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Dozens of combat-clad police officers, deputies and federal agents swarmed a southwest Santa Rosa neighborhood Wednesday morning in the region's largest-ever operation against residential marijuana gardens.

A team of 150 law enforcement officers raided 32 homes off Moorland Avenue immediately south of the Corby Auto Mall, where the pungent smell of marijuana hung heavily in the air and backyard marijuana plants towered over fences in plain view from the street.

Law officials, who suspected gang involvement with at least some of the gardens, arrested 13 people on a variety of drug and weapons charges and seized more than 300 plants from 32 locations, said Sonoma County sheriff's Lt. Dennis O'Leary.

The raids began about 9 a.m. when FBI agents in full military gear ordered residents to leave, then rushed into their homes, most of them modest multi-plex units.

Soon the area was punctuated by the sounds of exploding flash grenades at several homes in the neighborhood, which is bordered by Highway 101 on the east and railroad tracks on the west.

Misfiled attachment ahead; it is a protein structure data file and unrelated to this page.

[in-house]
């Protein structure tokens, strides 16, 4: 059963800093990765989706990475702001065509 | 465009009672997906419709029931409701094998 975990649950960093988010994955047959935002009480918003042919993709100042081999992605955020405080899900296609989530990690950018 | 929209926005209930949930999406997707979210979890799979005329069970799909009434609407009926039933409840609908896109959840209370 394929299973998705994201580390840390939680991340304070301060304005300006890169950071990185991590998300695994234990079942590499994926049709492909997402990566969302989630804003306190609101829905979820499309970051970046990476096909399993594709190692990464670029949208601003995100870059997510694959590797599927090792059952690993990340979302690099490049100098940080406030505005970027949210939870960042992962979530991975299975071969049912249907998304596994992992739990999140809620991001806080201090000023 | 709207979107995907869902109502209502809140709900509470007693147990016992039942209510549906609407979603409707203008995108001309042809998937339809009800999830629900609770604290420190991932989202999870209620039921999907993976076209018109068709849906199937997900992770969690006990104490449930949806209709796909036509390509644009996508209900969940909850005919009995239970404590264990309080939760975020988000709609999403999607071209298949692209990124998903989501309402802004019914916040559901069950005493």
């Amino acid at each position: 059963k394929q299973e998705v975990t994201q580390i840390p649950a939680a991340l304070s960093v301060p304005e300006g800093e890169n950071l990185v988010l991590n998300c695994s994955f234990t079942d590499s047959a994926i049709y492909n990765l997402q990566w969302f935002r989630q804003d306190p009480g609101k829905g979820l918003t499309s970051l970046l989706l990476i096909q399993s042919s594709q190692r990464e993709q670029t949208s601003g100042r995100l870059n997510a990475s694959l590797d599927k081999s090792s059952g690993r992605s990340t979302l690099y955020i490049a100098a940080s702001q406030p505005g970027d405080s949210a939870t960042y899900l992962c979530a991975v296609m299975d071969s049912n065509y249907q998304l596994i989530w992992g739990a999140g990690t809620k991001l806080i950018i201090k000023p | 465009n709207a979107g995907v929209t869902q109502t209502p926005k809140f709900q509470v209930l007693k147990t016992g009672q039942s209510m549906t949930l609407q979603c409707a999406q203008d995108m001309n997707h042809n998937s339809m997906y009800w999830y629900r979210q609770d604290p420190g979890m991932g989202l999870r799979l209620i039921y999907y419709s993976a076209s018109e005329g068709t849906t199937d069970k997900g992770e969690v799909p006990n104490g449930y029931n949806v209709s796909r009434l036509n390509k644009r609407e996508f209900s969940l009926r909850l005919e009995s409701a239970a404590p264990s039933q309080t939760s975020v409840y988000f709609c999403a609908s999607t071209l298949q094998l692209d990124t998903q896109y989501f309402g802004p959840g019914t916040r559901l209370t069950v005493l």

After the homes were secured, officers carrying search warrants poured into backyards and uprooted hundreds of marijuana plants, piling the 6- to 8-foot-tall plants into giant heaps in driveways as neighbors watched.

The operation was planned after a recent complaint about rampant pot cultivation in the neighborhood, O'Leary said. A sheriff's helicopter surveyed the area and discovered more than two-dozen marijuana gardens in the backyards of homes along Barbara Drive, Eddy Drive, Robin Way and Neville Way.

"We just looked into this neighborhood and, literally, probably every backyard but two or three have a (marijuana) grow," O'Leary said. "Our goal is to go in there to rid the neighborhood of these, what we think are probably illegal grows."

One resident was not surprised when she learned the purpose of the raid.

"The whole street smells like weed," said the woman, who asked not to be identified.

She said she was awakened by officers outside a neighbor's unit screaming, "Open the door!" She arose and looked out to see "the street was full of FBI, SWAT, everything."

Participants included personnel from the Sonoma County Sheriff's Office, Probation Department and District Attorney's Office, Santa Rosa Police Department, California Highway Patrol, the FBI and federal departments of Homeland Security and Immigration and Customs Enforcement.

Many of the marijuana gardens were still visible Wednesday as authorities worked their way down the block to remove them. The bright-green plants peeked over the tops of fences, easily visible from the sidewalk. It was all so obvious, several residents said, that they knew authorities would eventually show up.

"It was going to happen sooner or later," said one resident, identifying herself only as Anna.